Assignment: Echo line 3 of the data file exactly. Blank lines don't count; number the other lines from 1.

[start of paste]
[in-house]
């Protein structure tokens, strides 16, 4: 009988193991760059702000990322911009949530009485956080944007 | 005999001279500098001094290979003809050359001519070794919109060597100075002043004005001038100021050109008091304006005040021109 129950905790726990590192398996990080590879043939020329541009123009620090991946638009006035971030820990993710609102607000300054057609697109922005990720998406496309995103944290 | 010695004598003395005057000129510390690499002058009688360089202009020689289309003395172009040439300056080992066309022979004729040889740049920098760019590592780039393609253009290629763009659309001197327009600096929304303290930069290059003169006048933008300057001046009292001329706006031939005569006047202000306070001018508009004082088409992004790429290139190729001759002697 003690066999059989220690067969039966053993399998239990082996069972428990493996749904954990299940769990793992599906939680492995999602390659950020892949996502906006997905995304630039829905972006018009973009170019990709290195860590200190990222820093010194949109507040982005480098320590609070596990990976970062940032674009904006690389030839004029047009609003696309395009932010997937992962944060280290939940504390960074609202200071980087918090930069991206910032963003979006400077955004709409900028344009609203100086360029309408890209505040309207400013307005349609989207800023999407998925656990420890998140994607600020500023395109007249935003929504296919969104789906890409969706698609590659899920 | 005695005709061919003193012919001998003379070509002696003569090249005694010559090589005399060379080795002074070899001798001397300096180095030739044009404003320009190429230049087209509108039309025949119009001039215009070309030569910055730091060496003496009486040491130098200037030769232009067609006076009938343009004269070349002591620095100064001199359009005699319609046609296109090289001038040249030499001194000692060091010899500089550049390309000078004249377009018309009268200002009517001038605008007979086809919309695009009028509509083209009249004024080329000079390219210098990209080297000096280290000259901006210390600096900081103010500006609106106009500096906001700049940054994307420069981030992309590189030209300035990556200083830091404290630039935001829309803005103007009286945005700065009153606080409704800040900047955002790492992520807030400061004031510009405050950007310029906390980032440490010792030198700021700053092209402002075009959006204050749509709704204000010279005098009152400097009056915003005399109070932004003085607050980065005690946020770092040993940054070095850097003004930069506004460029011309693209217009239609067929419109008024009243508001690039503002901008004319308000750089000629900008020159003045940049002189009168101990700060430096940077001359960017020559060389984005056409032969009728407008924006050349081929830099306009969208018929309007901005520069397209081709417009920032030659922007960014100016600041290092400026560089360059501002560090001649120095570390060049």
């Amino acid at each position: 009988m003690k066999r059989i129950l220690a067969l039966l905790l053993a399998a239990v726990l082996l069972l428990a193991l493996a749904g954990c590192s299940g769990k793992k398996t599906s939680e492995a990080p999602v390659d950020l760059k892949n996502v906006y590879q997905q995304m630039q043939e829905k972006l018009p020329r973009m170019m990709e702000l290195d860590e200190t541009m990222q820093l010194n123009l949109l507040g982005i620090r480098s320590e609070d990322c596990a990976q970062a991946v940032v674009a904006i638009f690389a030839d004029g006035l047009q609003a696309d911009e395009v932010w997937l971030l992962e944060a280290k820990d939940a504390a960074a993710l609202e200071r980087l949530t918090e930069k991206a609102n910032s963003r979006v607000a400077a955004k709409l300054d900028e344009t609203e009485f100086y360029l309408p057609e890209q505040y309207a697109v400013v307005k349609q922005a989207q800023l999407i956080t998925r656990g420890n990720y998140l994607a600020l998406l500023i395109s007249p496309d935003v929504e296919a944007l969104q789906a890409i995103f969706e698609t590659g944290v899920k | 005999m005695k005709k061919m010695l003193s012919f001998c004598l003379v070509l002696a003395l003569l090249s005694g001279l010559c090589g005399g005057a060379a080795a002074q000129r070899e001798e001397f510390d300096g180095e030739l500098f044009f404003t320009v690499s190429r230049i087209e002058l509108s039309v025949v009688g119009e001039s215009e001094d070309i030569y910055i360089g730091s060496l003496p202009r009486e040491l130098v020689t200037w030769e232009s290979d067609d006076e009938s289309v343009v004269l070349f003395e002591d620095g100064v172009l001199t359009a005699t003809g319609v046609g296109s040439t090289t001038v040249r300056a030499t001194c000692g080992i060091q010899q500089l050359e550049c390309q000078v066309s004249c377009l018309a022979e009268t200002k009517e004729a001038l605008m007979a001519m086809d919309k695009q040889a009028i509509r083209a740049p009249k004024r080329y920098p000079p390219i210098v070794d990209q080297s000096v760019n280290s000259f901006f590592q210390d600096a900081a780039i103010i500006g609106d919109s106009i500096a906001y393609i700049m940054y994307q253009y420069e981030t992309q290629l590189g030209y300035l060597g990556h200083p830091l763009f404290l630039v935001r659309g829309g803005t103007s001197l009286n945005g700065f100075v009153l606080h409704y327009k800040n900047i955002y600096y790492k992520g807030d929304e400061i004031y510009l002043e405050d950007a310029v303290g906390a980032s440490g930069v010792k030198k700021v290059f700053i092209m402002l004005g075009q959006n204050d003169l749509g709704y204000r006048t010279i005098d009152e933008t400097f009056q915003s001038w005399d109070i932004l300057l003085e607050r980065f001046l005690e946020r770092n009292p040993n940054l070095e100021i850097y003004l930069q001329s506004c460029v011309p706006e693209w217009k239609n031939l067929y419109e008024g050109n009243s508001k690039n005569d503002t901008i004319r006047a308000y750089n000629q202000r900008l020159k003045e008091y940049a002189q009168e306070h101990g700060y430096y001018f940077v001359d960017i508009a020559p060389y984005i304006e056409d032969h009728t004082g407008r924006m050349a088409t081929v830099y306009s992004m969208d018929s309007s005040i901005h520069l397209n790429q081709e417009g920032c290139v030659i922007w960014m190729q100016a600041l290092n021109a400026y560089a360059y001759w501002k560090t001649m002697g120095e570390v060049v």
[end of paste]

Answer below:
């Amino acid at each position: 009988m003690k066999r059989i129950l220690a067969l039966l905790l053993a399998a239990v726990l082996l069972l428990a193991l493996a749904g954990c590192s299940g769990k793992k398996t599906s939680e492995a990080p999602v390659d950020l760059k892949n996502v906006y590879q997905q995304m630039q043939e829905k972006l018009p020329r973009m170019m990709e702000l290195d860590e200190t541009m990222q820093l010194n123009l949109l507040g982005i620090r480098s320590e609070d990322c596990a990976q970062a991946v940032v674009a904006i638009f690389a030839d004029g006035l047009q609003a696309d911009e395009v932010w997937l971030l992962e944060a280290k820990d939940a504390a960074a993710l609202e200071r980087l949530t918090e930069k991206a609102n910032s963003r979006v607000a400077a955004k709409l300054d900028e344009t609203e009485f100086y360029l309408p057609e890209q505040y309207a697109v400013v307005k349609q922005a989207q800023l999407i956080t998925r656990g420890n990720y998140l994607a600020l998406l500023i395109s007249p496309d935003v929504e296919a944007l969104q789906a890409i995103f969706e698609t590659g944290v899920k | 005999m005695k005709k061919m010695l003193s012919f001998c004598l003379v070509l002696a003395l003569l090249s005694g001279l010559c090589g005399g005057a060379a080795a002074q000129r070899e001798e001397f510390d300096g180095e030739l500098f044009f404003t320009v690499s190429r230049i087209e002058l509108s039309v025949v009688g119009e001039s215009e001094d070309i030569y910055i360089g730091s060496l003496p202009r009486e040491l130098v020689t200037w030769e232009s290979d067609d006076e009938s289309v343009v004269l070349f003395e002591d620095g100064v172009l001199t359009a005699t003809g319609v046609g296109s040439t090289t001038v040249r300056a030499t001194c000692g080992i060091q010899q500089l050359e550049c390309q000078v066309s004249c377009l018309a022979e009268t200002k009517e004729a001038l605008m007979a001519m086809d919309k695009q040889a009028i509509r083209a740049p009249k004024r080329y920098p000079p390219i210098v070794d990209q080297s000096v760019n280290s000259f901006f590592q210390d600096a900081a780039i103010i500006g609106d919109s106009i500096a906001y393609i700049m940054y994307q253009y420069e981030t992309q290629l590189g030209y300035l060597g990556h200083p830091l763009f404290l630039v935001r659309g829309g803005t103007s001197l009286n945005g700065f100075v009153l606080h409704y327009k800040n900047i955002y600096y790492k992520g807030d929304e400061i004031y510009l002043e405050d950007a310029v303290g906390a980032s440490g930069v010792k030198k700021v290059f700053i092209m402002l004005g075009q959006n204050d003169l749509g709704y204000r006048t010279i005098d009152e933008t400097f009056q915003s001038w005399d109070i932004l300057l003085e607050r980065f001046l005690e946020r770092n009292p040993n940054l070095e100021i850097y003004l930069q001329s506004c460029v011309p706006e693209w217009k239609n031939l067929y419109e008024g050109n009243s508001k690039n005569d503002t901008i004319r006047a308000y750089n000629q202000r900008l020159k003045e008091y940049a002189q009168e306070h101990g700060y430096y001018f940077v001359d960017i508009a020559p060389y984005i304006e056409d032969h009728t004082g407008r924006m050349a088409t081929v830099y306009s992004m969208d018929s309007s005040i901005h520069l397209n790429q081709e417009g920032c290139v030659i922007w960014m190729q100016a600041l290092n021109a400026y560089a360059y001759w501002k560090t001649m002697g120095e570390v060049v």